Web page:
first_imgWhen the National Women’s Law Center first applied for a Google grant – $10,000 worth of free advertising each month through Google’s AdWords program – my co-workers and I knew it was at least worth trying. It was free, after all.While we didn’t know what to expect from the program, once we got going we were amused by the idea of the $10,000 limit. Google AdWords charges are calculated on a cost-per-click basis. Check out the official guidelines. So to spend the full $10,000 monthly budget we’d been granted, we would have to generate $330 worth of clicks every day. Each click can cost up to $1, and we couldn’t imagine that our ads would ever generate 330 clicks in a single day.But a few months later, we were seeing our AdWords click-through rates of 600 per day. We were meeting that $330 a day budget, and sometimes even exceeding it by a few dollars. Now, we’re seven months into our Google grant, and with it we’ve been able to bring in more than 2000 new members to our e-mail database – with a cost-per-acquisition of zero. Not counting staff time, of course. Making Google Grants Work for YouIf your organization has been awarded a Google Grant but has not had much success yet, in terms of getting clicks or using your budget, then here are some suggestions:If you only have one campaign set up now, create multiple targeted campaigns and spread out your budget between them. Then, pay attention to which campaigns are getting the highest click-through rates and allocate more of your budget to them.Make sure your landing pages have a way to get visitors engaged – a sign-up box, a donation form – and that you’ve set up conversion tracking so you can find out which keywords and ads are leading visitors to complete those forms.Be timely. When your issue is in the news, start running ads on it, or tweak your existing keywords and ads to match the searches people are likely to be running. And plan ahead for holidays and other events. If your organization is offering Valentine’s Day eCards, start running ads now on Valentine’s Day-related keywords.Above all: Experiment. You’ve been given $330 a day to play with. Aim to use as much of it as you can. Run ads on everything you can think of. Throw the spaghetti at the wall and see what sticks. And once you’ve found some ads that work for your organization, keep on experimenting. Getting StartedWhen our grant application was approved, we got to work right away. Our first step, after reading through the Google-provided “Google Grants Beginner’s Guide,” was to edit the ads that were currently running to make sure they fit our messaging.Choosing the KeywordsNext, we held a series of brainstorming sessions to come up with our topics and keywords. NWLC works on a wide range of issues, so we invited program staff, as well as our communications and outreach team to suggest search terms. We used Google’s helpful Keyword Tool to help fill in the gaps.We had to be careful to include keywords that matched both our internal policy-speak and the common terms for which people might be searching. For example, although NWLC always uses the term “child care” rather than “day care,” we used them both as keywords.Writing the AdsNext, we had to draft our ad text. Because Google Grants can’t be used for direct advocacy, our standard “Contact your lawmakers about this issue today!!!”-style messaging needed some finessing to make it Google-friendly. And fitting our standard talking points into Google’s very strict character limits required some very creative punctuation, to say the least. For example, a typical NWLC field message about child care and Head Start programs might read something like, “Congress is considering whether to include much-needed funding increases for child care, Head Start, and other key domestic programs that support women and their families. Please urge your Members of Congress to support these vital programs.” That’s 241 characters long. Once we took out the direct advocacy request and edited it down to an appropriate AdWords length, our 79-character ad read: “Child Care and Head Start: Learn more about why they deserve America’s support.”Campaigns & Landing PagesNext we created a separate AdWords campaign for each of our issue areas – Poverty, Reproductive Choices, Employment, etc. We divided our budget evenly between the campaigns, and created customized landing pages for each of them. We planned to use the ads for list-building and promoting our resources, as well as for advertising job openings and increasing brand awareness, so all of our landing pages included links to resources and a sign-up box to join our e-mail list.Did It Work?Our initial results were not what we had anticipated. For example, even though pay equity has been in the news a lot lately, thanks to Congress’ votes on the Lilly Ledbetter Fair Pay Act, we didn’t see much in the way of impressions or clicks on the ads we ran on the issue. However, ads on some of our less timely issues, like child support enforcement, generated very high click rates.We also struggled with unexpected effects of Google’s algorithm, too. NWLC is well-known for its work on Title IX and gender equity in education, but when we tried to run ads on Title IX-related keywords, we quickly found ourselves priced out of the $1.00 CPC limit – even though, as far as we can tell, there’s only one other advertiser, a clothing store, running ads on those keywords.In our first month, we only “spent” $231 out of our $10,000 grant, and our click-through rate was only 1.08%. We still had to find our footing with the program, and to figure out which issues had the potential to generate clicks. And we had to get creative. Keywords like “health care” may have gotten us tons of impressions, but they were way out of our price range, while more targeted terms, like “insurance gender rating,” were affordable, but rarely searched. It took time for us to find that happy medium: terms people were frequently searching for that directly related to our work, but that weren’t already mobbed by other advertisers.center_img Source: frogloop, care2’s nonprofit communications and marketing blog – http://www.frogloop.com/care2blog/last_img read more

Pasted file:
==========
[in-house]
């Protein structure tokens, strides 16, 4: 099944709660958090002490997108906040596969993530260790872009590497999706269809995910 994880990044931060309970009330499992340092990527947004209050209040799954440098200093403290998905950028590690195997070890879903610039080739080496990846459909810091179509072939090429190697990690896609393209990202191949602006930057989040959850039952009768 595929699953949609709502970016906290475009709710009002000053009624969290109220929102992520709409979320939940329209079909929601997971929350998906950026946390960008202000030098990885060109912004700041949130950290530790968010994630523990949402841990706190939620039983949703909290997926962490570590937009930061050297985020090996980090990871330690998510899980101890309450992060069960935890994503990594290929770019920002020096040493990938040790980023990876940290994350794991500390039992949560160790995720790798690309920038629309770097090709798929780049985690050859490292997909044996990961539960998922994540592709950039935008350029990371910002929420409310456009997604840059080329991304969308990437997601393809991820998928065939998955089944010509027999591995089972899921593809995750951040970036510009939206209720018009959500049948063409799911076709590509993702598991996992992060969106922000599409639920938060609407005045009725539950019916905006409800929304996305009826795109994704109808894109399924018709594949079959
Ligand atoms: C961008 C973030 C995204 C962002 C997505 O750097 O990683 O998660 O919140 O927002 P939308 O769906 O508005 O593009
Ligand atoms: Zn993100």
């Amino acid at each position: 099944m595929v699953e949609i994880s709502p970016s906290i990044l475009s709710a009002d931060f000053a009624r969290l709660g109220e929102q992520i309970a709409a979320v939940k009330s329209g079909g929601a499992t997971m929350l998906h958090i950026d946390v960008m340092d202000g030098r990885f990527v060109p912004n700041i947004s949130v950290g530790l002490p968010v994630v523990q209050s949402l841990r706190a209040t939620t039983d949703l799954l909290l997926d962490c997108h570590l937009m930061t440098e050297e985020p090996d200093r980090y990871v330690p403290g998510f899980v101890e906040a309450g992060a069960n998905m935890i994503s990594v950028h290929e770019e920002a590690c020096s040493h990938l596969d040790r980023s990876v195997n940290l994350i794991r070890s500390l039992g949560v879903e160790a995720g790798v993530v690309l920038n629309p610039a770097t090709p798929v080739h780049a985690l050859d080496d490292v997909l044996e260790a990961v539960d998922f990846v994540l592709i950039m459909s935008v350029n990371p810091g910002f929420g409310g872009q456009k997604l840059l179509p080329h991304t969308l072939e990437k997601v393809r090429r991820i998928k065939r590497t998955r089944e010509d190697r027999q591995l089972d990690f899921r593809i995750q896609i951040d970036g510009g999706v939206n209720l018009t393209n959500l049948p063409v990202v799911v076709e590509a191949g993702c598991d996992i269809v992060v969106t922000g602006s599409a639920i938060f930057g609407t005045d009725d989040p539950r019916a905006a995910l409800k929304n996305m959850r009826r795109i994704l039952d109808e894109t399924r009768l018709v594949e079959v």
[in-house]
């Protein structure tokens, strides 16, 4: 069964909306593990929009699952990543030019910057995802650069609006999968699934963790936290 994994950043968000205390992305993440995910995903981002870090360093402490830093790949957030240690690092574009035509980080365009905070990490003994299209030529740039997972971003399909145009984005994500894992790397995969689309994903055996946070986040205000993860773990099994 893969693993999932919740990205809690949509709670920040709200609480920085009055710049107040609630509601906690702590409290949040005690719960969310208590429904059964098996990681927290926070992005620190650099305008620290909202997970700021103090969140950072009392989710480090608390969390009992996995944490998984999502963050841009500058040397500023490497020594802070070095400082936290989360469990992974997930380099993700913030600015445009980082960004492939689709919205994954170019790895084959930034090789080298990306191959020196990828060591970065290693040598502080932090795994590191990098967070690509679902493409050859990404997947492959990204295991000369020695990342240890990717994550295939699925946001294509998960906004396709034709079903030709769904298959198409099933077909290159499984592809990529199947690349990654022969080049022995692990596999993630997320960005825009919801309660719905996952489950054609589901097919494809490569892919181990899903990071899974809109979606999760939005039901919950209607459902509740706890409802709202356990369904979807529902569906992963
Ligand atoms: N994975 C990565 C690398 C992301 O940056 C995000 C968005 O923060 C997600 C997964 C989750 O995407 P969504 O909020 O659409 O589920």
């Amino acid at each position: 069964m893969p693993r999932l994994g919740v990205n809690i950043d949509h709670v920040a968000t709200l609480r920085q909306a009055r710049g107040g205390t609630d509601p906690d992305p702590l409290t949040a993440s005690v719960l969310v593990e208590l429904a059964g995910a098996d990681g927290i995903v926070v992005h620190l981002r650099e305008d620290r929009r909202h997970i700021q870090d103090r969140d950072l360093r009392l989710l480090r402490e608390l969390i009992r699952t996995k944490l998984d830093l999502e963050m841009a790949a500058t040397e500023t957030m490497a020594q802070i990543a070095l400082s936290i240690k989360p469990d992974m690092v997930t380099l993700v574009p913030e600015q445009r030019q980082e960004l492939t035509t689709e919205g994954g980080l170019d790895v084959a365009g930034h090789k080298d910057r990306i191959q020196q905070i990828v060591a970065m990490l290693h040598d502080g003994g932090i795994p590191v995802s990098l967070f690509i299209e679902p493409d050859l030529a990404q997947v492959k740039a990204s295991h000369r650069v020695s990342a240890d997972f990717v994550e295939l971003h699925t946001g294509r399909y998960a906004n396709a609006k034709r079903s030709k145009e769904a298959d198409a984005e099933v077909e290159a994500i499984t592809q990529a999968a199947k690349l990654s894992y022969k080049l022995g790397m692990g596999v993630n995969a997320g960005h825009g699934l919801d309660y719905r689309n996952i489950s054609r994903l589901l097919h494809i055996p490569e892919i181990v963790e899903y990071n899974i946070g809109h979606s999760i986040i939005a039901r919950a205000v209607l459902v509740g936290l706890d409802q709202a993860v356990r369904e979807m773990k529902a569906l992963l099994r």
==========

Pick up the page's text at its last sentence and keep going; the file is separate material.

More Than a Donate Button: Composing Your Online Fundraising Plan in ‘09